A Crystalpunk Workshop for Soft Architecture event:
with Usman Haque and Adam Somlai-Fischer
Tuesday, 18 October 2005
Gordon Pask (1928-1996) was a cyberneticist and a crystalpunk long before the latter movement existed. Cybernetics, its founder Norbert Wiener defined it as "the science of control and communication, in the animal and the machine", fascinates us for its broad general view on things. The willingness to take up almost any subject and to study it in earnest for what it is, bears witness to a curiosity that is hard to find in most of today's science and art.
Cybernetics was a theory of machines, but working from a notion of machines which constitutes every system which produces determinate behaviour: thermostats, humans, mathematical functions. Each machine was treated as W. Ross Alby puts it: "by asking not 'what individual act will it produce here and now?' but 'what are ALL the possible behaviours it can produce'". Within such a science of possibilities, each machine is a generative system producing behaviour guided by a finite set of rules: a machine as a form of language, its syntax made up perhaps from transistors and wires or neurons and synapses. Cybernetics was asking "what if" questions to test the limits of the machine's eloquence very much like a poet searches for the outer boundary of what a natural language can express.
The ideas of Pask crossed various domains, finding links and patterns between them no one had seen before. He is most famous for his "conversation theory" that describes the act of communication as a dynamic system of agreements between interacting agents. He also built machines, a lot of them, to test some hypothesis or theory. Dual computers connected to each other developing a language between them, electro-chemical devices that could grow a sensor responding to some environmental input (his most crystalpunk of projects). Perhaps you remember the lines where the crystalpunk famously states that software is an aid for reflection? Pask had known this all along.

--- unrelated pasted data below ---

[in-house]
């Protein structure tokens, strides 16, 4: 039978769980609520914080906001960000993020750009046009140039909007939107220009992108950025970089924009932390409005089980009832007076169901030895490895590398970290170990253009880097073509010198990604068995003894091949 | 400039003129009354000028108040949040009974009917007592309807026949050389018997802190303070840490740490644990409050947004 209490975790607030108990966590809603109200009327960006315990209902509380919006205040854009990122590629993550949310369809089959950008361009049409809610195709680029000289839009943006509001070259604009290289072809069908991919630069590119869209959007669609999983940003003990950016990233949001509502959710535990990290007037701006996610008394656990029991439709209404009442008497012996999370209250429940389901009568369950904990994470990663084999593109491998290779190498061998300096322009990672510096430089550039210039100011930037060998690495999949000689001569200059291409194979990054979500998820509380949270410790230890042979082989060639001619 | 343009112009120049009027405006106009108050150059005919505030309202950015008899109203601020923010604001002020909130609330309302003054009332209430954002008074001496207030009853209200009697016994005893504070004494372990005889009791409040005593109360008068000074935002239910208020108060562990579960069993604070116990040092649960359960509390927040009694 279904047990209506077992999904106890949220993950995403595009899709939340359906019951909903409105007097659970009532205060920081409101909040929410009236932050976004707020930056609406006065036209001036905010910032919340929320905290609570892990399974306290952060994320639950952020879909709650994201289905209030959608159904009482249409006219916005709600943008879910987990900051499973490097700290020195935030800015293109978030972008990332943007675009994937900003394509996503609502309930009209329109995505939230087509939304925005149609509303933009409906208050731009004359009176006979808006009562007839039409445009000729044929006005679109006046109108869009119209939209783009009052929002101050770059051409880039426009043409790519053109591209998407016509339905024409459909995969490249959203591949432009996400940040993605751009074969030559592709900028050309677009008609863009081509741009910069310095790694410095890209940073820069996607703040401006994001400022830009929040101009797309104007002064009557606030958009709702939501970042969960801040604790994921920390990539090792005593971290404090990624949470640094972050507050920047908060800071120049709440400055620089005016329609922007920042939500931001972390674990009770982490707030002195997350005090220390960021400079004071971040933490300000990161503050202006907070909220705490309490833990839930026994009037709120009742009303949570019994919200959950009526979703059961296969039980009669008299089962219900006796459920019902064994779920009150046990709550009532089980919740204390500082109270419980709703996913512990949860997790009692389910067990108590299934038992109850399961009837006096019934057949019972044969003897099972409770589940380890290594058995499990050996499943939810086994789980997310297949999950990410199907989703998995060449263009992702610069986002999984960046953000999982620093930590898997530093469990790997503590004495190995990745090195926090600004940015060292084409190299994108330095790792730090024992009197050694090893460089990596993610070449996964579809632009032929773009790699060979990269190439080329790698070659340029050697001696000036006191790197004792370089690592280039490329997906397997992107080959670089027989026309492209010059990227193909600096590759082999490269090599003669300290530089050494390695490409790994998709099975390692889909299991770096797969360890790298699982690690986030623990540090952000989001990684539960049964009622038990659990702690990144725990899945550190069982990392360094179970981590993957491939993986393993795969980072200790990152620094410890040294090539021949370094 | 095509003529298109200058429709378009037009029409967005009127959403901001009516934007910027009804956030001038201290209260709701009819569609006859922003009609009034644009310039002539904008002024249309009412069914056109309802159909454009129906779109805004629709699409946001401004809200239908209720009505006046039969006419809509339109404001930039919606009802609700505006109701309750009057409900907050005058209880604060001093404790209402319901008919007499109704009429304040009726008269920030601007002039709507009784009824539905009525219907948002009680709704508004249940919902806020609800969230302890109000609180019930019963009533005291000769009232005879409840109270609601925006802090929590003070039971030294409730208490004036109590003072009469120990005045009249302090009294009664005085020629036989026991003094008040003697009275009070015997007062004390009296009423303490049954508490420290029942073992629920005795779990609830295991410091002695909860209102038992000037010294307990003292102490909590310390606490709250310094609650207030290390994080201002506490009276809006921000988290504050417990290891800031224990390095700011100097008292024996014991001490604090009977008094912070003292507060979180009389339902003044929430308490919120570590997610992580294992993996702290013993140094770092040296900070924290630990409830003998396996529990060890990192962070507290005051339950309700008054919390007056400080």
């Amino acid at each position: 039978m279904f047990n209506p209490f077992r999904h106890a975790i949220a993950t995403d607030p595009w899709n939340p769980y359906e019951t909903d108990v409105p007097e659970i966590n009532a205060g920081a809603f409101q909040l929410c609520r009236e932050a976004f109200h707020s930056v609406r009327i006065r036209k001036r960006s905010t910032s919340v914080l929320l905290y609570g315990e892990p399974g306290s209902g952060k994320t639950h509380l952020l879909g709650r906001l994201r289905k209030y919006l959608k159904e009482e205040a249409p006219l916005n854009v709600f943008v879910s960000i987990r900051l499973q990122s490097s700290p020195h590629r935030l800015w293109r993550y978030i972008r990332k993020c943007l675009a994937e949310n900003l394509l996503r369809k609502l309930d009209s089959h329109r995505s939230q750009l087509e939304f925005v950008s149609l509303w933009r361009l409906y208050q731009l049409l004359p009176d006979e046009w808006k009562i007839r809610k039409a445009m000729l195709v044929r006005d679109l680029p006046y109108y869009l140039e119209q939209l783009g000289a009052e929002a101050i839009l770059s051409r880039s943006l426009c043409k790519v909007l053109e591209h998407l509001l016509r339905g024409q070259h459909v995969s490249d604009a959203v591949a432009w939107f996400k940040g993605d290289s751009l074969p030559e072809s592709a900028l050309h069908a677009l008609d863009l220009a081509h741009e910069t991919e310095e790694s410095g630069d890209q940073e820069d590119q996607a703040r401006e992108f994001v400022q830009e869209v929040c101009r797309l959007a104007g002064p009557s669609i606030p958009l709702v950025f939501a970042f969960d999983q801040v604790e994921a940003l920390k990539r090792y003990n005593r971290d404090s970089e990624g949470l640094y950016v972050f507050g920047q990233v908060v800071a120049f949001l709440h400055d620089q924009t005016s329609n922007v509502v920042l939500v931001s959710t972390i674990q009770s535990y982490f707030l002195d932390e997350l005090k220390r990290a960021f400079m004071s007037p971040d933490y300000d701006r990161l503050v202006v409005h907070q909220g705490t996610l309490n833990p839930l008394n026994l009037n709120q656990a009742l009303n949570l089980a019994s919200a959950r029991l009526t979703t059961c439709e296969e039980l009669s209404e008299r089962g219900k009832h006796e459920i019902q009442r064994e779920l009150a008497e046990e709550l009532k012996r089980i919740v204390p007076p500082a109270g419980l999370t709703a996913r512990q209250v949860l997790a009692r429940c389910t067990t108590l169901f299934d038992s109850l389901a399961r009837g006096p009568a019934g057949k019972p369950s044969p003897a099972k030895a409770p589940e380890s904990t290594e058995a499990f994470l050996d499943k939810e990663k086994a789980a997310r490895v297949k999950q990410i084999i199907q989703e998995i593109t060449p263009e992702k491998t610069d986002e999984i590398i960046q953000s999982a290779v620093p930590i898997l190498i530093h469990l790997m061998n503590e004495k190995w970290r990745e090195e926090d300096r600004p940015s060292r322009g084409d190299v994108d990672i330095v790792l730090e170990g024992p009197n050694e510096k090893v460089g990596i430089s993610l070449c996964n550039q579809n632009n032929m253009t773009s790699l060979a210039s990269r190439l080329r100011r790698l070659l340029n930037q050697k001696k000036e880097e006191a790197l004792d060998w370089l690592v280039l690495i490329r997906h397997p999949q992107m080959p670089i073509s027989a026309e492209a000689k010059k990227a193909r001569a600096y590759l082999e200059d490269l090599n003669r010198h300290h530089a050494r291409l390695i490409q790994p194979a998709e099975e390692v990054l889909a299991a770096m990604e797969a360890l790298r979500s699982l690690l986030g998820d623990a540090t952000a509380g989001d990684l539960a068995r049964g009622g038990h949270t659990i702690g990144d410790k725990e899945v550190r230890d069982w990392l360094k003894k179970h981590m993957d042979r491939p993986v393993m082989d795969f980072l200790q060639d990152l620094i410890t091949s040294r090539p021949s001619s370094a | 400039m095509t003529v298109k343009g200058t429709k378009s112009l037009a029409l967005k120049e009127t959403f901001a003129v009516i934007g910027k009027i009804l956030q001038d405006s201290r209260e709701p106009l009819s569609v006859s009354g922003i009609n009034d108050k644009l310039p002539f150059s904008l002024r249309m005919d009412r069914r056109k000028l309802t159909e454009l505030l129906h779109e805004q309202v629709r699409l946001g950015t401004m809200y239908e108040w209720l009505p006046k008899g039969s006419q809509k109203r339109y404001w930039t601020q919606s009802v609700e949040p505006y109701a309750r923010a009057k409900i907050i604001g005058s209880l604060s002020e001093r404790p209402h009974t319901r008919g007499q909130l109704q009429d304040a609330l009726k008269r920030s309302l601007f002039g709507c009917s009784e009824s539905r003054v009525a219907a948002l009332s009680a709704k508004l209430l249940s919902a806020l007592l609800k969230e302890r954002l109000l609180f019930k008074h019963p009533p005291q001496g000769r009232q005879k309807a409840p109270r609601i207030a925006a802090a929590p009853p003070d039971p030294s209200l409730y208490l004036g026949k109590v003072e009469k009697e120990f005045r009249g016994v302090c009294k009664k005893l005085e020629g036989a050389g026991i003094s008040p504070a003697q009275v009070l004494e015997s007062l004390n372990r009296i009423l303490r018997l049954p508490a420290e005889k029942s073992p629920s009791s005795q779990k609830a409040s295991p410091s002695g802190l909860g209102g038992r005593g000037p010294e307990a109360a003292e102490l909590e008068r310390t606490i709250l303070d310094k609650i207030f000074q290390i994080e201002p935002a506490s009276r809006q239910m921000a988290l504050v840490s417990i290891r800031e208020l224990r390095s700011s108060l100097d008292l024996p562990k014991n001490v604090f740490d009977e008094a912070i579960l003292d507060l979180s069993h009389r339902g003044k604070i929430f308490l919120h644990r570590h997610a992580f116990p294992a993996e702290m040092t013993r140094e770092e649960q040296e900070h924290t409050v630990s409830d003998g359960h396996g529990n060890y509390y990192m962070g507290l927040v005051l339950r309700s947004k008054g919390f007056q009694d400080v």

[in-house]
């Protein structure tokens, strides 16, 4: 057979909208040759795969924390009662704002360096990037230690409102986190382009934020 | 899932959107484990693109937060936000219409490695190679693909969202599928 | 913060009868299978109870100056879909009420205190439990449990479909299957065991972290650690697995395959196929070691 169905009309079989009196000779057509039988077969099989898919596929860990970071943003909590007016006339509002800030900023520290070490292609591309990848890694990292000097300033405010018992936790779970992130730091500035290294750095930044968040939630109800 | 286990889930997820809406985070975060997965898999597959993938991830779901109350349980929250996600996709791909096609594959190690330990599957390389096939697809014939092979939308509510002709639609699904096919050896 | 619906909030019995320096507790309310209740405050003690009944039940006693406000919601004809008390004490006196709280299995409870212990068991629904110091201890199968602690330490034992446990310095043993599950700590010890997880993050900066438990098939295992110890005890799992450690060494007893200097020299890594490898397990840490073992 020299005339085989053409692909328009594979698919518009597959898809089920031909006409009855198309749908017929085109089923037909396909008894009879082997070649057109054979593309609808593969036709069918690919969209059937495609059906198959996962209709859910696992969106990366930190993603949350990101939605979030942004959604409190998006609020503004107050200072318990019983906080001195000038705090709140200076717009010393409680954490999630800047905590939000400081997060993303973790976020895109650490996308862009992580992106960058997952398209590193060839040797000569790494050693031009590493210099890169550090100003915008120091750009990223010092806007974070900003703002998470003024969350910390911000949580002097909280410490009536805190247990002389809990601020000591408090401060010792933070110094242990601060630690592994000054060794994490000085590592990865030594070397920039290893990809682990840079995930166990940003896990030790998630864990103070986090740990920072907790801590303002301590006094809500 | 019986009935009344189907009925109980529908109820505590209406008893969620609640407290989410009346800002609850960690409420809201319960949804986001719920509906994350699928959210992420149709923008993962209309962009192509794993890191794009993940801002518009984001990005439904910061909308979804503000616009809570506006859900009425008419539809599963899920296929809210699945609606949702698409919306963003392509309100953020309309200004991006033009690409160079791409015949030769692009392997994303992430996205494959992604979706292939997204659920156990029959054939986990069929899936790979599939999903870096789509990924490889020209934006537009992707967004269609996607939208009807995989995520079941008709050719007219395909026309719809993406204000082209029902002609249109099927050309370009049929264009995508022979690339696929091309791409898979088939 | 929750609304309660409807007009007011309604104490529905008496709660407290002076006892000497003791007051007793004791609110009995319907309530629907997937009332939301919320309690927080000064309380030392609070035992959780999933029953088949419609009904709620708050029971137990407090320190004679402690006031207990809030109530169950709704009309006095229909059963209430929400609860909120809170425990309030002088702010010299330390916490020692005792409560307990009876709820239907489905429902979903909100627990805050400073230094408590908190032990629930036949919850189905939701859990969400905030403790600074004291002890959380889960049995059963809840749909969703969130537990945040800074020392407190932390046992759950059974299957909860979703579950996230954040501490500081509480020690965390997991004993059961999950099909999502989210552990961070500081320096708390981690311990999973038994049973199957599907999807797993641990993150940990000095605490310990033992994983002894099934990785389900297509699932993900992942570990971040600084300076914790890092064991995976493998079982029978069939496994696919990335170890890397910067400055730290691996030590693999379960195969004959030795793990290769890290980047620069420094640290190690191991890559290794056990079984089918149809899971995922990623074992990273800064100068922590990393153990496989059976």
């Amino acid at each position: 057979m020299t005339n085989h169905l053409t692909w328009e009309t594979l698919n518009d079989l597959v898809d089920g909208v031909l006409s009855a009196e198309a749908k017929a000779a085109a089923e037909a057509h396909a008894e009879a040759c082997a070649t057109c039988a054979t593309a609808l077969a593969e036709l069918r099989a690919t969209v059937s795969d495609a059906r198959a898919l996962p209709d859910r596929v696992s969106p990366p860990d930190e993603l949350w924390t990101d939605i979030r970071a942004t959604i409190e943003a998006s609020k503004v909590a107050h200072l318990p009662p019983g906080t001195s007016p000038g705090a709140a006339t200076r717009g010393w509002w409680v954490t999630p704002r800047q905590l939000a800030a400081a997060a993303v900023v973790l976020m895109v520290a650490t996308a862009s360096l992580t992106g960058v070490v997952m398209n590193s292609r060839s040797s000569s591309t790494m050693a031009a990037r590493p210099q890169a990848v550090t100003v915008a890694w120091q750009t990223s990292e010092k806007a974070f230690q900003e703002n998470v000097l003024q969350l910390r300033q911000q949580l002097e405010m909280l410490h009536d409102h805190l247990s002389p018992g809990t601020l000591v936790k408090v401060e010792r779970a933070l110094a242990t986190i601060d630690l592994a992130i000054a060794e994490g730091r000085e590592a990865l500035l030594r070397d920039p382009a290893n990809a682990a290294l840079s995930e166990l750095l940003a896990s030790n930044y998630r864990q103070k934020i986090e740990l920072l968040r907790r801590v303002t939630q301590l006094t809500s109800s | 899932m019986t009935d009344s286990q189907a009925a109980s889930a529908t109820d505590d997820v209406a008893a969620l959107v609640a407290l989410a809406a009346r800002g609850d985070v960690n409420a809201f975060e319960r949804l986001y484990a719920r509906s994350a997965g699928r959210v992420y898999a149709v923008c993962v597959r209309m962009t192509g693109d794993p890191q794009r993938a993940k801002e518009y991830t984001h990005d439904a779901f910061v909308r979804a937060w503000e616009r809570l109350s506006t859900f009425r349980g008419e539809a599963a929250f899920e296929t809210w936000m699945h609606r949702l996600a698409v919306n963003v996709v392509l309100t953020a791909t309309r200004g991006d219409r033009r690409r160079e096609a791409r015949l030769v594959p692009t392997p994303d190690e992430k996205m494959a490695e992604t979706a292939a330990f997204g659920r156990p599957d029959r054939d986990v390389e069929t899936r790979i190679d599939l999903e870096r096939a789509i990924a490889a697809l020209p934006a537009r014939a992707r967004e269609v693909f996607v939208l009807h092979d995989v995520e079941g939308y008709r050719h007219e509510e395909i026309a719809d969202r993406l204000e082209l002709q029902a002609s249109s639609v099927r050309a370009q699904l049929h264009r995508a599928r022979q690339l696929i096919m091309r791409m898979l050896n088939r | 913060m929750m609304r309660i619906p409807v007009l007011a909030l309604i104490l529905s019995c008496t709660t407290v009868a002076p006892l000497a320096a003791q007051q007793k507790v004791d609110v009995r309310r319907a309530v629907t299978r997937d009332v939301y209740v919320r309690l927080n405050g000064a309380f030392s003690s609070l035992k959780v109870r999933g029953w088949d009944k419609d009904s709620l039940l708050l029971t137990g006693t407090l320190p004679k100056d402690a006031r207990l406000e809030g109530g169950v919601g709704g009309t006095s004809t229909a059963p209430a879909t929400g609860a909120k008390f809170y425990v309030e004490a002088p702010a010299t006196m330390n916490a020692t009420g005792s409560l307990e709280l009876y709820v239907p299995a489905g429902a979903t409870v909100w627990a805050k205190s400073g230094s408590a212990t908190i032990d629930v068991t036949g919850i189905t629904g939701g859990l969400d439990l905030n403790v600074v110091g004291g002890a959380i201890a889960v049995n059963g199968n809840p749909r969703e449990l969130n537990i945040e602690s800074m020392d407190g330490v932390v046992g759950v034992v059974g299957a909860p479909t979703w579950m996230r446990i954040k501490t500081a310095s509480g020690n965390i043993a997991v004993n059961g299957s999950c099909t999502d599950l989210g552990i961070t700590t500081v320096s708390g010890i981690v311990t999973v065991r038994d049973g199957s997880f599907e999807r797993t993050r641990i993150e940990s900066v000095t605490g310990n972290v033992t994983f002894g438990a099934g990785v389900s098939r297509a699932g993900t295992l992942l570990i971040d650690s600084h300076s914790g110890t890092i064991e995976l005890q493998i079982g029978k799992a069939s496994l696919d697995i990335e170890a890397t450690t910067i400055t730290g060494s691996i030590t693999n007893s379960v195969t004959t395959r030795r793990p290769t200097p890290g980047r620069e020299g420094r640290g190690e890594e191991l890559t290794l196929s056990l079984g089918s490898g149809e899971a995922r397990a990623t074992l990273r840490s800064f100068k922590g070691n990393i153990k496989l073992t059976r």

In architecture, soft or other, Pask has proven to be very influential. His work informs a lot of thinking about evolutionary development of form and the self-assembly of structures. When 2 physical objects meet in a room they have to find a way to communicate to find out what they must do. There you see how, for instance, a theory of communication enters responsive architecture.
Under the header of "Paskian Environments", Usman Haque and Adam Somlai-Fischer will discuss interactive architecture and responsive, communicative environments in the Paskian sense. Explaining why they think it hasn't been employed in the past but why it should be now, and also why it has become a lot easier since it's now easier to work with interactive systems (cue low tech sensors and actuators). The next step, dear to the Crystalpunk Workshop for Soft Architecture, would be the development of conceptual frameworks for constructing these spaces.
Usman Haque (www.haque.co.uk
) and Adam Somlai-Fischer(www.aether.hu) are both trained as architects. But as the long list of impressive work on their websites show, they have done extensive work on the softer part of the trade. Together they are currently working on DIY sensor technology.
An Introduction to Cybernetics by W. Ross Ashbyhttp://pcp.vub.ac.be/books/introCyb.pdf
Paper on Electro-Chemical computing: http://homepage.mac.com/cariani/CarianiWebsite/PaskPaper.html
Evolutionary Architecture by John Fraser, foreword by Gordon Pask: http://www.aaschool.ac.uk/publications/ea/intro.html
The Crystalpunk Workshop for Soft Architecture
September - December 2005
The "Crystalpunk Workshop for Soft Architecture" will evolve an empty room from nothingness into unknown states of technological enhancement. The workshop is located in a room which is also its subject: it creates a space where those wanting to become active at the cutting-edge where art, new media, architecture, design and programming intersect, can meet and collaborate. Unlike the alphabet that always knows where it is going this workshop does not.
You can be a crystalpunk too!
We are open every Tuesday (19.00-23.00) and Saturday (14.00-18.00) at Oudenoord 275, Utrecht
to find out more.
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